For Effective Home Visits

You’ve saved money. You’ve done your research and you’re just about ready to visit properties in the hopes of buying your very first home this year. You’d better make sure that these visits are effective. Here are a few tips.

  • We assume that you’ve defined your needs and priorities before visiting your first homes. Don’t make the mistake of defining them as you go along. If so, you’ll waste precious time.
  • Don’t wait to visit the property before getting the basic information, such as the age of the house, the electricity costs, the taxes, etc. Browse the websites of cities and power companies. They can usually give you this information. The real estate broker’s listings also hold a lot of information. If the house is not listed, a phone call or an email to the homeowner should suffice. If you’re afraid to sound too pushy, tell yourself that the homeowner is probably glad to proceed in that way. He or she will also be saving time.

Look at all those trees, the landscaping, the garden! So beautiful! But what about the house itself?

  • Take the time to become familiar with each room by spending time in them. It’s your right after all. Being shy or afraid to disrupt others will get you nowhere when buying a property. Remember, this will be the biggest investment of your whole entire life.
  • You have the right to open all the doors and request to see anything and everything. You’re the buyer. Ask all the questions you want.
  • Having a keen sense of observation is not a given for everyone. Don’t hesitate to bring along a reliable friend, known for having a watchful eye. Critical thinkers will be of great value. But, be careful! Don’t go and confront the homeowner. You might alienate him or her. You should ask questions without passing judgement.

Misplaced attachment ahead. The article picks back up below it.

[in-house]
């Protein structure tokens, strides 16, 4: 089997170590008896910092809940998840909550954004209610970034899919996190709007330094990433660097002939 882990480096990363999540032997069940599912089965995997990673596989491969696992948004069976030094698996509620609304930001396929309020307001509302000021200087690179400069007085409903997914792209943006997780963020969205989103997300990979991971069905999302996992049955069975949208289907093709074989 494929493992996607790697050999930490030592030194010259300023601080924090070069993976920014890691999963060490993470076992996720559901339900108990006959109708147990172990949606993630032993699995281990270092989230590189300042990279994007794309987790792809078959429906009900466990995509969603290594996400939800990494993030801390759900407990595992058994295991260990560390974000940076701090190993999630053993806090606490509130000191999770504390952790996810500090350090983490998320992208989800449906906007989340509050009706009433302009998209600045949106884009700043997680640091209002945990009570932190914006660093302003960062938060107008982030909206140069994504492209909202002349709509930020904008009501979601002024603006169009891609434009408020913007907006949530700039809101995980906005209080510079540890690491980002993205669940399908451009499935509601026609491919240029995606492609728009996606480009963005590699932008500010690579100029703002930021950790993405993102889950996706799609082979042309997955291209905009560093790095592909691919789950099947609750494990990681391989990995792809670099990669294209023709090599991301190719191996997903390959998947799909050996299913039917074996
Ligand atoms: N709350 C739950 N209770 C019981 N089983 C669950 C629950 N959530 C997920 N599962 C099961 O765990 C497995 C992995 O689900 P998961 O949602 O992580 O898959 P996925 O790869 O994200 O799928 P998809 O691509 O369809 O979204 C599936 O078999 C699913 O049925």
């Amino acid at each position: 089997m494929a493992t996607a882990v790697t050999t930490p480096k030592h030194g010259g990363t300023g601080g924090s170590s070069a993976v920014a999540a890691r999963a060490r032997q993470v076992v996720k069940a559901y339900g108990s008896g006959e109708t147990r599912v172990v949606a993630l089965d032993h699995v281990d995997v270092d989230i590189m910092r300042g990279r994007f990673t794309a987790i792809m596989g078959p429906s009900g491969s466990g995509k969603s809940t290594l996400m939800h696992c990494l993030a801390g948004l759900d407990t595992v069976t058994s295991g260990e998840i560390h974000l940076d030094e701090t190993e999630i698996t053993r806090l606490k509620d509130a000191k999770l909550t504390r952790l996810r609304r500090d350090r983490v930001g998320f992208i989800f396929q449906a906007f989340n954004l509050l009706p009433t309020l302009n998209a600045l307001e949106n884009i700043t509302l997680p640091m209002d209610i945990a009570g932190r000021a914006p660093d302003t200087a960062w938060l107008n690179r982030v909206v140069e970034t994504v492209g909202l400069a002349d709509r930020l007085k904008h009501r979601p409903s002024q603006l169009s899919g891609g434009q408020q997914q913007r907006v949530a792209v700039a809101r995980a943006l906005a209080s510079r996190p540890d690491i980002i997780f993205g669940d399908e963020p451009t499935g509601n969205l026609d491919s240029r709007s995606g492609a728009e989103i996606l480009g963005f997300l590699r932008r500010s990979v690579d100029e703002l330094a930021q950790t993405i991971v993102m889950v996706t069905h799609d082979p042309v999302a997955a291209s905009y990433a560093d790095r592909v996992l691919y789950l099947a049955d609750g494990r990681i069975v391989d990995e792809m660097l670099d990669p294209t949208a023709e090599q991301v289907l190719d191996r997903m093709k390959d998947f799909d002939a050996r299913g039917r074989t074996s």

• Ignore the home decor. It’s an illusion. Concentrate on what’s most important: the size and the state of each room, the materials used and the work that needs to be done.
  • Remember that dark colours tend to shrink the size of the rooms. What seems small can actually be bigger than you think. On the other hand, a light coloured room with a generous fenestration will make the room seem much bigger than it really is. You’ll have to measure each room to outwit the illusion.

You’ll love it here: a terrace, a porch and so much more! The homeowner keeps on telling you how your quality of life will improve, so important nowadays because of the crazy lives we live in. All of those things are great, but what about the land itself? What does it look like? What about the condition of the ground?


We don’t want you to get paranoid, but be aware of homeowners who go out of their way to point out one specific feature of their home. Especially if they are willing to draft a promise to purchase right away.

Take a moment to visit the neighbourhood and its surroundings by taking a long walk on the streets close by. Talk to the neighbours. Walk to the closest grocery store. Find out what recent projects the city has been working on.

Something’s bothering you, but you can’t exactly put your finger on it. After only 15 minutes, you don’t feel this house is the right one for you. No point going any further. You’re wasting your time. Go ahead and visit another home, and we can’t emphasize this enough, take your time.

Take some time to write notes, sort them out and place them in a folder once you get back. Use your tablet or smart phone, with the owner’s permission, of course.